This last mutex is also really just a semaphore. We can see it by writing a semaphore with our waitset :

```
U32 thinsem; // = 0 initializes thinsem

Wait :
{
waiter w; // get from TLS
waitset.PrepareWait( &w, &thinsem );

if ( Fetch_Add(&thinsem,-1) > 0 )
{
// got a dec on count
w.Cancel(waitset_resignal_yes); // (*1)
return;
}

w.Wait();
// woke up - I got the sem !
}

Post :
{
if ( Fetch_add(&thinsem,1) < 0 )
{
waitset.NotifyOne( &thinsem );
}
}

```
which is obviously the same. The only subtle change is at (*1) - with a semaphore we must do the resignal, because there may have been several posts to the sem (contrast with mutex where there can only be one Unlock at a time; and the mutex itself serializes the unlocks).

Oh, one very subtle issue that I only discovered due to relacy :

waitset.Notify requires a #StoreLoad between the condition check and the notify call. That is, the standard pattern for any kind of "Publish" is something like :

```
Publish
{
change shared variable
if ( any waiters )
{
waitset.Notify()
}
}

```
Now, in most cases, such as the Sem and Mutex posted above, the Publish uses an atomic RMW op. If that is the case, then you don't need to add any more barriers - the RMW synchronizes for you. But if you do some kind of more weakly ordered primitive, then you must force a barrier there.

This is the exact same issue that I've run into before and forgot about again :

## 4/04/2013

### 04-04-13 - Tabdir

I made a fresh build of "tabdir" my old ( old ) utility that does a recursive dirlisting in tabbed-text format for "tabview".

```tabdir -?
usage : tabdir [opts] [dir]
options:
-v  : view output after writing
-p  : show progress of dir enumeration (with interactive keys)
-w# : set # of worker threads
-oN : output to name N [r:\tabdir.tab]
```

This new tabdir is built on Oodle so it has a multi-threaded dir lister for much greater speed. (*)

Also note to self : I fixed tabview so it works as a shell file association. I hit this all the time and always forget it : if something works on the command line but not as a shell association, it's probably because the shell passes you quotes around file names, so you need a little code to strip quotes from args.

Someday I'd like to write an even faster tabdir that reads the NTFS volume directory information directly, but chances are that will never happen.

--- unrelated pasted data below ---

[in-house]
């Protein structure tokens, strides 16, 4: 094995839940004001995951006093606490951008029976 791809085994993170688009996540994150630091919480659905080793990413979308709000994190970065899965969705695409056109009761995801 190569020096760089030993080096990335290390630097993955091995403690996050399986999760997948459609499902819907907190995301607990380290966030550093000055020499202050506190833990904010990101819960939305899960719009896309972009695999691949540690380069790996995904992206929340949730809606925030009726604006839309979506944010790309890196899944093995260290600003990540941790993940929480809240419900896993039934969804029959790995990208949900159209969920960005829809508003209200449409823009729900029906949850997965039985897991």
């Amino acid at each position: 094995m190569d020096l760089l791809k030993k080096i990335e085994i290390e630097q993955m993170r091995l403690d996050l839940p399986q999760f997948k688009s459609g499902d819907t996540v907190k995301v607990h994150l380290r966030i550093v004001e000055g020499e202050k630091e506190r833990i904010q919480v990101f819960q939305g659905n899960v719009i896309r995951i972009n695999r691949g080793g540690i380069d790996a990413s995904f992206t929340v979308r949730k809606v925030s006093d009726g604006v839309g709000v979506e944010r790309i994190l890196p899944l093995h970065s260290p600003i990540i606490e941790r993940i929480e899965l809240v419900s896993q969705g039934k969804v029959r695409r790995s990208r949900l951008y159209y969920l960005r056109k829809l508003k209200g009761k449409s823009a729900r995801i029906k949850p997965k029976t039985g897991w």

One odd thing I've spotted with this tabdir is that the Windows SxS Assembly dirs take a ton of time to enumerate on my machine. I dunno if they're compressed or WTF the deal is with them (I pushed it on the todo stack to investigate), but they're like 10X slower than any other dir. (could just be the larger number of files in there; but I mean it's slow *per file*)

I never did this before because I didn't expect multi-threaded dir enumeration to be a big win; I thought it would just cause seek thrashing, and if you're IO bound anyway then multi-threading can't help, can it? Well, it turns out the Win32 dir enum functions have quite a lot of CPU overhead, so multi-threading does in fact help a bit :

```nworkers| elapsed time
1       | 12.327
2       | 10.450
3       | 9.710
4       | 9.130
```

(* = actually the big speed win was not multi-threading, it's that the old tabdir did something rather dumb in the file enum. It would enum all files, and then do GetInfo() on each one to get the file sizes. The new one just uses the file infos that are returned as part of the Win32 enumeration, which is massively faster).

### 04-04-13 - Worker Thread Forward Permit Delay-Kicks

I've had this small annoying issue for a while, and finally thought of a pretty simple solution.

You may recall, I use a worker thread system with forward "permits" (reversed dependencies) . When any handle completes it sees if that completion should trigger any followup handles, and if so those are then launched. Handles may be SPU jobs or IOs or CPU jobs or whatever. The problem I will talk about occurred when the predessor and the followup were both CPU jobs.

I'll talk about a specific case to be concrete : decoding compressed data while reading it from disk.

To decode each chunk of LZ data, a chunk-decompress job is made. That job depends on the IO(s) that read in the compressed data for that chunk. It also depends on the previous chunk if the chunk is not a seek-reset point. So in the case of a non-reset chunk, you have a dependency on an IO and a previous CPU job. Your job will be started by one or the other, whichever finishes last.

Now, when decompression was IO bound, then the IO completions were kicking off the decompress jobs, and everything was fine.

In these timelines, the second line is IO and the bottom four are workers. (click images for higher res)

LZ Read and Decompress without seek-resets, IO bound :

You can see the funny fans of lines that show the dependency on the previous decompress job and also the IO. Yellow is a thread that's sleeping.